A bit more than just an old coat.

Een zware oude jas…

This coat is pretty old. With broken zippers, and sun bleached patches. It is very clear it has been worn a lot outdoor. It is just horrible. But it is not. My husband (AKA Ben) has very fond memories going for this coat. I hate it, but whatever, life would be boring if we liked all the same things. We kept it in a closet for a long time, and than Marie Kondo* came and we moved it to a place where he could see it. But it was just not right for me. It was still gathering dust but in a place where we could see it, rather than someplace hidden.

In deze jas heeft mijn man Ben jaren teams gecoached. Dat kun je ook wel zien. Ik vind het ding niet om aan te zien. Maar nadat we netjes alle afleveringen van Mari Kondo* hebben gezien, is het item in kwestie verhuisd van de kast naar een haak op de muur. Zo wordt Ben wat vaker aan die mooie tijd herinnerd. En ik aan een stoffige orange jas. Ik had dus al snel besloten dat ik er wat aan moest gaan doen….

So I send him a shocking picture! I was going to turn it into a bag, as he keeps his sportswear in bags. Wanting to preserve as much as I could from the original jacket, I kept the pockets, and the bottom had a elastic band that I could use for the top of the bag.

Ik wilde zo veel mogelijk het gevoel van een jas blijven houden. Dus de ritsen en de zakken moesten blijven zitten. Er zat een elastiek in de onderkant, die wilde ik houden en aan de bovenkant zetten als afwerking. Ik moest eerst even nog het elastiek er opnieuw doorheen halen en afknopen, het functioneerde eigenlijk niet meer. Maar wanneer de tas af zou zijn weer wel!

The most fiddly thing was trying to get the sleeves to go flat without completely destroying the seams. I pinned them flat and later sewed from underneath. The sort of the same thing had to be done with the inside, but that could be done a little less pretty.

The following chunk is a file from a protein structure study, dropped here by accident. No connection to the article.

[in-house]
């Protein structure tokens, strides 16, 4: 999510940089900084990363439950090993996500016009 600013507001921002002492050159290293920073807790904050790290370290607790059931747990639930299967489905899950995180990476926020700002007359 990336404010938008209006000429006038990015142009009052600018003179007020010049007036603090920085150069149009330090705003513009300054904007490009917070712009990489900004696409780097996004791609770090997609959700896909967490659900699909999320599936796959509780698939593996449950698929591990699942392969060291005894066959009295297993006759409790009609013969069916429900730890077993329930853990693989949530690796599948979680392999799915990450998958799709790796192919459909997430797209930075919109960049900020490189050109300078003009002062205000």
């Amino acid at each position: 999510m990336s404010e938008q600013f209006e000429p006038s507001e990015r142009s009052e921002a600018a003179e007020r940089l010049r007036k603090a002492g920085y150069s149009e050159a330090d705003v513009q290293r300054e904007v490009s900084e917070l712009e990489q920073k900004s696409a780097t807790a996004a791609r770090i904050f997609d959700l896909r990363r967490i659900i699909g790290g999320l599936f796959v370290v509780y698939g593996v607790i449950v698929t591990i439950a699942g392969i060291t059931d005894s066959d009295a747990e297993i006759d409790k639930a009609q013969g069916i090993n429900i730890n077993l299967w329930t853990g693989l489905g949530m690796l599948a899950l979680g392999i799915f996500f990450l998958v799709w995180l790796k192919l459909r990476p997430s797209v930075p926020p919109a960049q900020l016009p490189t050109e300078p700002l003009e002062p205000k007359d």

Natuurlijk moesten de mouwen plat. Dat was het grootste puzzelwerk maar is uiteindelijk prima gelukt door het gewoon meerdere keren op andere manieren te spelden en het vervolgens dicht te naaien.

The is the result on the inside. There is even the spare button! The zippers, apart from the broken front zipper, are all functioning. It really is still a coat!

Hier de binnenkant, de elastiek van de onderkant zit nog niet aan de bovenkant maar verder is het zoals ik het hoopte.

Here I put together the sleeve to create the bottom, unfortunately the parts of the sleeve that will not be the bottom have to be discarded. But that is all of the parts that will be gone, while using no new materials, so my planet-loving heart is happy.

De twee losgeknipte mouwen zijn zeker groot genoeg om de bodem van de tas te worden. De bodem is gewoon een ronde vorm. Ik heb een emmer als mal gebruikt om het mooi rond te krijgen.

The loop to hang the coat-bag (or maybe Bagoat?) is from the part of the sleeves used to close up the sleeves even further in a case of bad weather. I just stitched them together, in between two layers finishing up the zipper. The zipper was raw so it needed an extra layer.

Deze elementen, die de jas hanger vormen, komen van de mouwen. Je kon ermee de mouwen wat verder dicht trekken. Ik heb ze gewoon op elkaar gestikt. Weer een stukje van het originele materiaal kunnen gebruiken!

So this is the end result! The hood positioned like this means it still really looks like a jacket when hanging. I am happy it worked so well like this because this idea only formed when I was already cutting the coat up.

De jas-tas hangt nu op een mooi plekkie in onze slaapkamer. Zodat Ben er regelmatig aan herinnerd wordt. En ik heb er ook meer vrede mee, al is het wel een lelijke oranje vlek. Het is in ieder geval een functionele oranje vlek.

This was all that was leftover from the coat. Not too much, right? All I used for new materials was the stitching I used in my machine.

Dit zijn alle materialen die over zijn, ik ben erg tevreden dat ik geen nieuwe materialen heb gebruikt naast het stikgaren voor in de machine. De kleur had ik nog van een ander project.

(*) Marie Kondo, wij zijn hier thuis wel even in de ban geweest van haar methode. En als je, zoals zoveel, moeite hebt met de hoeveelheid spullen die je opgebouwd hebt dat is ze zeker de moeite van de aandacht even waard. Opruimen is atuurlijk mooi, maar ik vind dat we met zijn allen beter stil moeten staan bij de dingen die we kopen. We zouden ons moeten afvragen bij de dingen die we kopen of ze voor ons op de lange termijn ook nog een “spark of joy” brengen….